Experiences with implementation of Brazilian A & BS Regime and Suggestions for Reform Juliana Santilli.
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Experiences with implementation of Brazilian A & BS Regime and Suggestions for Reform Juliana Santilli
Historical background ● Brazil was one of the first megadiverse countries to enact national legislation on A & BS. ● Medida Provisória (Decree) nº 2.186-16/2001 regulates access to genetic resources, protection and access to traditional knowledge, benefit sharing and technology transfer.
● Several proposals have been made to change this legislation. ● The Executive Power has drafted a new legal bill, that is currently open for public consultation (Deadline: February 28th, 2007). Historical background
Current A & BS legal regime ● Bilateral system: contracts between providers and users. ● Main legal instruments: 1) Access Authorization; 2) Benefit-sharing contracts.
1) Access Authorization: - to genetic resouces, subject to prior informed consent of the provider; - to TK, subject to prior informed consent of the provider; - the Access Authorization is granted by the Genetic Resources Council, which is an interministerial body; - representatives of scientists, private sector, Indigenous peoples and NGOs also participate of the Council’s meetings, but have no right to vote; Current A & BS legal regime
1) Access Authorization: - can only be granted by the Genetic Resources Council after the prior informed consent of:. indigenous peoples;. owners of private properties;. public agencies.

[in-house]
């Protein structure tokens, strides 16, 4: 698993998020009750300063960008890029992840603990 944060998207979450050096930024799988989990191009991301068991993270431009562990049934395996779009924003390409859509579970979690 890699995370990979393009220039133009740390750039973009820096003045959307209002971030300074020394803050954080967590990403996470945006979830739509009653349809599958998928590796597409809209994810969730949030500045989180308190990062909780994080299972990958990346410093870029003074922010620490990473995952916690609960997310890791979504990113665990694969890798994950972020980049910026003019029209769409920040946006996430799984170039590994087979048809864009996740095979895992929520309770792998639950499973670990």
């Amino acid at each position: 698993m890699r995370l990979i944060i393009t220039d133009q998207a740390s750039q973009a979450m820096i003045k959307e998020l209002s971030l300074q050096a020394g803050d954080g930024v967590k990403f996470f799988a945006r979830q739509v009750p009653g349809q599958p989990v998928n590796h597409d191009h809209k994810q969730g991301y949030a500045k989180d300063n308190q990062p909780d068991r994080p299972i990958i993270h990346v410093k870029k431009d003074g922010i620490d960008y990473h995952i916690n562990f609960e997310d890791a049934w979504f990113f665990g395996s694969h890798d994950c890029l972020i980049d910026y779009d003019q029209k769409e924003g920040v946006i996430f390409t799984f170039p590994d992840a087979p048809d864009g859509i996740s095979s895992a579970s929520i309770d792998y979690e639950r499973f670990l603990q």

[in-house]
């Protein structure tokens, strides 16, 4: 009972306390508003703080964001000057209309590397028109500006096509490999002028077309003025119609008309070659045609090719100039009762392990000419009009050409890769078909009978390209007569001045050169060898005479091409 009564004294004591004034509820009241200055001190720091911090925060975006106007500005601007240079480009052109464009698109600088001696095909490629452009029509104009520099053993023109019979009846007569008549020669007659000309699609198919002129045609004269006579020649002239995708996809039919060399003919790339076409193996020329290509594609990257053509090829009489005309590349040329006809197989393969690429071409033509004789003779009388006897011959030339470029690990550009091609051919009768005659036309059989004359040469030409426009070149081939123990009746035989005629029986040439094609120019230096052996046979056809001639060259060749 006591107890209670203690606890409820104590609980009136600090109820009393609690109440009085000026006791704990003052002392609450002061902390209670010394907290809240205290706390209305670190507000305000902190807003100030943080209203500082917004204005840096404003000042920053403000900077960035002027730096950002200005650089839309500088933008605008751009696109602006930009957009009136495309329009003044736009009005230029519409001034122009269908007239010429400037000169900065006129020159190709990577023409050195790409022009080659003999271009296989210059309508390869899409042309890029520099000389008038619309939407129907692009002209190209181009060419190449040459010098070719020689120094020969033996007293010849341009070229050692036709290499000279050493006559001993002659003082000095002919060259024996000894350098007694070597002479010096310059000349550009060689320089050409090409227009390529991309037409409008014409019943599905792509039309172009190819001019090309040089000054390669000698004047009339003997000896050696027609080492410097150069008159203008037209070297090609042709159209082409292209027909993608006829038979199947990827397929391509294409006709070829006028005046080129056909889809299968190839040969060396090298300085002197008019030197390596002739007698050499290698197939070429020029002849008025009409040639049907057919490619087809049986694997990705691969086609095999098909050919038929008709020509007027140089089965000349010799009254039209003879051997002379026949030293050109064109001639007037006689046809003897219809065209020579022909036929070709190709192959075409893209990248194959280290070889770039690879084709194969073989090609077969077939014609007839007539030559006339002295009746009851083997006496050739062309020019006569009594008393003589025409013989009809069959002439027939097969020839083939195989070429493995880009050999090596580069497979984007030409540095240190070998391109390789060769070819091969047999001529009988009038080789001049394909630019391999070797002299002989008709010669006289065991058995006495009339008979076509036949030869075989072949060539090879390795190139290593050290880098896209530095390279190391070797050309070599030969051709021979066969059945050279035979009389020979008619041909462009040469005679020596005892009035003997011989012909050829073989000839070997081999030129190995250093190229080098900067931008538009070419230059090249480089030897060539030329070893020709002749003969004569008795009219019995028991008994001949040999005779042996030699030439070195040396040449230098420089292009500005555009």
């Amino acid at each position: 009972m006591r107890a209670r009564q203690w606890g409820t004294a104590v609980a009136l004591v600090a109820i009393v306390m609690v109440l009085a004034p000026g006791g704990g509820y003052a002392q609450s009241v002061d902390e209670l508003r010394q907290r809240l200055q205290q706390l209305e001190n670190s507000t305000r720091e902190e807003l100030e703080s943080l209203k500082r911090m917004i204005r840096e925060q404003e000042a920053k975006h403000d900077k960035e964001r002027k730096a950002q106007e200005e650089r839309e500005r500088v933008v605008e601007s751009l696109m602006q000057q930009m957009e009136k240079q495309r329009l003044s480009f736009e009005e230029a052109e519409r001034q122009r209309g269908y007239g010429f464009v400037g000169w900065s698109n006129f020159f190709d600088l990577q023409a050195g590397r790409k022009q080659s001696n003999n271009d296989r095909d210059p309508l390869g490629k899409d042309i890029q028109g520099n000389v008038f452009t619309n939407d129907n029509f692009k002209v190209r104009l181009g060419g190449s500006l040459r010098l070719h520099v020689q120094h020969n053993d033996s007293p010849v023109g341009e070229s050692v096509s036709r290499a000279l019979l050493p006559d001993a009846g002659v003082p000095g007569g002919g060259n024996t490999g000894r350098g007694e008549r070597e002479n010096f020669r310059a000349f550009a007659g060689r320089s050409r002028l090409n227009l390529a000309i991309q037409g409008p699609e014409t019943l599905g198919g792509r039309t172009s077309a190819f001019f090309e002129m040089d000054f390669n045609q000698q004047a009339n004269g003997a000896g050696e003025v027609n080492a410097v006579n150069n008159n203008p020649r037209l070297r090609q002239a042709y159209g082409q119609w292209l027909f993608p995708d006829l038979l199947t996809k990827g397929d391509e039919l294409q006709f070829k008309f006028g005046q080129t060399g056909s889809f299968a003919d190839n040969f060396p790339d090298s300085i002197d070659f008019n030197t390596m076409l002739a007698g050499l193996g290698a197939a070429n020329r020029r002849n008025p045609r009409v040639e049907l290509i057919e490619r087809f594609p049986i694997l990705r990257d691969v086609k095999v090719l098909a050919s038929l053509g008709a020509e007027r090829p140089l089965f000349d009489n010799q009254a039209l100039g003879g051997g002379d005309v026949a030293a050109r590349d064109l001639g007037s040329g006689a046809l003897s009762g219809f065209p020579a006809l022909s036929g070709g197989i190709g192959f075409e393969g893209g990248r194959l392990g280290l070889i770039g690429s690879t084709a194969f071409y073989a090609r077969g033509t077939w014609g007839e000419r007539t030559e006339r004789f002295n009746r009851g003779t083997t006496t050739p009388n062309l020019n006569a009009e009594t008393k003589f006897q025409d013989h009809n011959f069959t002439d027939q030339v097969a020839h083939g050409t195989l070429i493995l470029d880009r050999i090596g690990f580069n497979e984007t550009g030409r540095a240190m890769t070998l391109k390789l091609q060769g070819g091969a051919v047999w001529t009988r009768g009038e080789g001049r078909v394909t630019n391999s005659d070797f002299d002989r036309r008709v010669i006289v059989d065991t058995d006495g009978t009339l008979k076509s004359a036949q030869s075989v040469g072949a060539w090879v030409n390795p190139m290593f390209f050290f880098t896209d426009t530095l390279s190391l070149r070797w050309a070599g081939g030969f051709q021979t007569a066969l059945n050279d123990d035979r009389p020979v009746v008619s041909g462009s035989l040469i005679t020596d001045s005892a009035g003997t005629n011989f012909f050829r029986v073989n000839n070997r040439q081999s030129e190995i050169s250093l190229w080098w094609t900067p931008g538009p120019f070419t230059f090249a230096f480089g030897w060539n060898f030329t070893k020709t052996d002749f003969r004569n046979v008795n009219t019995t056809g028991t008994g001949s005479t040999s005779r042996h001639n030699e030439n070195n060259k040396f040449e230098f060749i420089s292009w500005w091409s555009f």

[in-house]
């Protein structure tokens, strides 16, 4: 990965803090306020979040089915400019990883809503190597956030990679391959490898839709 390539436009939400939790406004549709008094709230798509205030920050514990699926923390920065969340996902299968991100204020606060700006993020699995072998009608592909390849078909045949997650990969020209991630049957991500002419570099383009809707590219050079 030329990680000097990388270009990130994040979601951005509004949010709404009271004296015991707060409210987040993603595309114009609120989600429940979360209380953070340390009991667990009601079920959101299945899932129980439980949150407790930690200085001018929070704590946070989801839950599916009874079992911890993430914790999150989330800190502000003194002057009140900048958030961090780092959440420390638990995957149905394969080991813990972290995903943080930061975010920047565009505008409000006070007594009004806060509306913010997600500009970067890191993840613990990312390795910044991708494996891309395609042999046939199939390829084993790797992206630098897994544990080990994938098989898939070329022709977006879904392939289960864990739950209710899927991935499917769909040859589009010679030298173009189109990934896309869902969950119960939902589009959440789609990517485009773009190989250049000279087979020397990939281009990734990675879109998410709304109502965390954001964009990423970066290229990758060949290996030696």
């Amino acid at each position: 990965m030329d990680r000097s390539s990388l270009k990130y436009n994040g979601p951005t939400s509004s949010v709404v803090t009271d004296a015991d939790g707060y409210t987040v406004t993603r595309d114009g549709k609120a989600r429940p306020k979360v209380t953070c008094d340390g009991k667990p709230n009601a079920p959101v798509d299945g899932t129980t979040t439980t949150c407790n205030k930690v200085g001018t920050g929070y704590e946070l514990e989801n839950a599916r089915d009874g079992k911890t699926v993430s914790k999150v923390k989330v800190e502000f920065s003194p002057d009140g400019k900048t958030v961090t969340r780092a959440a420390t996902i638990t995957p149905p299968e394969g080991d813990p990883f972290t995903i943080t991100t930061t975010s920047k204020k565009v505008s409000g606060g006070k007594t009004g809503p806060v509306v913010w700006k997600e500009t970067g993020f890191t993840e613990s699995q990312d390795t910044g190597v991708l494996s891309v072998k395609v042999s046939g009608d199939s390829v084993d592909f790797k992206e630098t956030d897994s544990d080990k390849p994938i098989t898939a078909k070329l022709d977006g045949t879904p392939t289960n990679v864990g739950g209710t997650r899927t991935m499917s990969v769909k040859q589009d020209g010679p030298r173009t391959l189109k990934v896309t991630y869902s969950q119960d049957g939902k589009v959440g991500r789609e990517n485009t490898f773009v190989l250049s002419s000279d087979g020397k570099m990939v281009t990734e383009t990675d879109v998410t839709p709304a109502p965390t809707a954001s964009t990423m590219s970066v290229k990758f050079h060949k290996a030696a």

2) Benefit-sharing contracts: - mandatory only for commercial bioprospection; - They must be approved by the Genetic Resources Council; - Federal government is always entitled to a certain share of benefits. Current A & BS legal regime
3) Disclosure requirements/IPRs: - any application for patents or other IPRs must inform the origin of the genetic material and TK; - the applicant must sign a declaration that he has fulfilled all A & BS legislation requirements; - he must also present the number and date of the Access Authorization to the patent office. Current A & BS legal regime
4) Commercially-oriented research: - a benefit-sharing contract was mandatory before any authorization to access genetic resources/TK could be granted. - benefit-sharing mechanisms had to be established before the research had even started (and its results were still unknown and unpredictable). Current A & BS legal regime
- a Presidential Decree was issued on July 17th, 2007, establishing that the presentation of the Benefit- Sharing Contract can be postponed by the Genetic Resources Council. (depending on the provider’s approval) - in any case, the benefit-sharing contract must be signed before the development of any new commercial product, and before any patent application. Current A & BS legal regime
- there are no differences between A & BS requirements for scientific research and commercially- oriented research. - certain types of scientific research were exempt (by the Council) from A & BS legislation requirements, especially when access to genetic resources is used only as a methodological tool. Current A & BS legal regime
Examples: - research projects to evaluate the evolutionary history of a species or taxonomic group; - the relationships between living organisms and between them and the environment; - or the genetic diversity of populations, etc. Current A & BS legal regime